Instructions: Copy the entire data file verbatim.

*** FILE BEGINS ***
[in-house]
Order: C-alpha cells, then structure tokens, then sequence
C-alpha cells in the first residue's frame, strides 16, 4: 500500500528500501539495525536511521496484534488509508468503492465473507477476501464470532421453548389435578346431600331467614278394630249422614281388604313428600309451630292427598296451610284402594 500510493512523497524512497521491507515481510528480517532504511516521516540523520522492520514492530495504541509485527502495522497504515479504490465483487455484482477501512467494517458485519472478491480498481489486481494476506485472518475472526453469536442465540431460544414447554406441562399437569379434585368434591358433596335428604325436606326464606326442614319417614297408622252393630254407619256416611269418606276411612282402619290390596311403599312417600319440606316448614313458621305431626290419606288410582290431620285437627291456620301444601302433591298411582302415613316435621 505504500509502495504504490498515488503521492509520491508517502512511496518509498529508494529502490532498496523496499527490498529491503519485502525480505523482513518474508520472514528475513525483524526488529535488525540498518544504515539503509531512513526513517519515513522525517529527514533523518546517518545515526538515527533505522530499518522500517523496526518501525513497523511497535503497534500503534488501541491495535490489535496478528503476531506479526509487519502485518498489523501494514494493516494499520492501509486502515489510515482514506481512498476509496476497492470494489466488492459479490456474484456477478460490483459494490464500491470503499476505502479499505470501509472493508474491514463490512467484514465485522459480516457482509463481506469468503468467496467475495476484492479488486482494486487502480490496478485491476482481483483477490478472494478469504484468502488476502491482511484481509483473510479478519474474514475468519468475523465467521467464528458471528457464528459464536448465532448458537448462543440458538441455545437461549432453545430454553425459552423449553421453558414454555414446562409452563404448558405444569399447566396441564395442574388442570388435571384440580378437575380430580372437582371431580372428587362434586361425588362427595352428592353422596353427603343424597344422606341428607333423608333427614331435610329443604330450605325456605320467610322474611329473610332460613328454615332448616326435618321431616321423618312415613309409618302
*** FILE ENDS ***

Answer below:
[in-house]
Order: C-alpha cells, then structure tokens, then sequence
C-alpha cells in the first residue's frame, strides 16, 4: 500500500528500501539495525536511521496484534488509508468503492465473507477476501464470532421453548389435578346431600331467614278394630249422614281388604313428600309451630292427598296451610284402594 500510493512523497524512497521491507515481510528480517532504511516521516540523520522492520514492530495504541509485527502495522497504515479504490465483487455484482477501512467494517458485519472478491480498481489486481494476506485472518475472526453469536442465540431460544414447554406441562399437569379434585368434591358433596335428604325436606326464606326442614319417614297408622252393630254407619256416611269418606276411612282402619290390596311403599312417600319440606316448614313458621305431626290419606288410582290431620285437627291456620301444601302433591298411582302415613316435621 505504500509502495504504490498515488503521492509520491508517502512511496518509498529508494529502490532498496523496499527490498529491503519485502525480505523482513518474508520472514528475513525483524526488529535488525540498518544504515539503509531512513526513517519515513522525517529527514533523518546517518545515526538515527533505522530499518522500517523496526518501525513497523511497535503497534500503534488501541491495535490489535496478528503476531506479526509487519502485518498489523501494514494493516494499520492501509486502515489510515482514506481512498476509496476497492470494489466488492459479490456474484456477478460490483459494490464500491470503499476505502479499505470501509472493508474491514463490512467484514465485522459480516457482509463481506469468503468467496467475495476484492479488486482494486487502480490496478485491476482481483483477490478472494478469504484468502488476502491482511484481509483473510479478519474474514475468519468475523465467521467464528458471528457464528459464536448465532448458537448462543440458538441455545437461549432453545430454553425459552423449553421453558414454555414446562409452563404448558405444569399447566396441564395442574388442570388435571384440580378437575380430580372437582371431580372428587362434586361425588362427595352428592353422596353427603343424597344422606341428607333423608333427614331435610329443604330450605325456605320467610322474611329473610332460613328454615332448616326435618321431616321423618312415613309409618302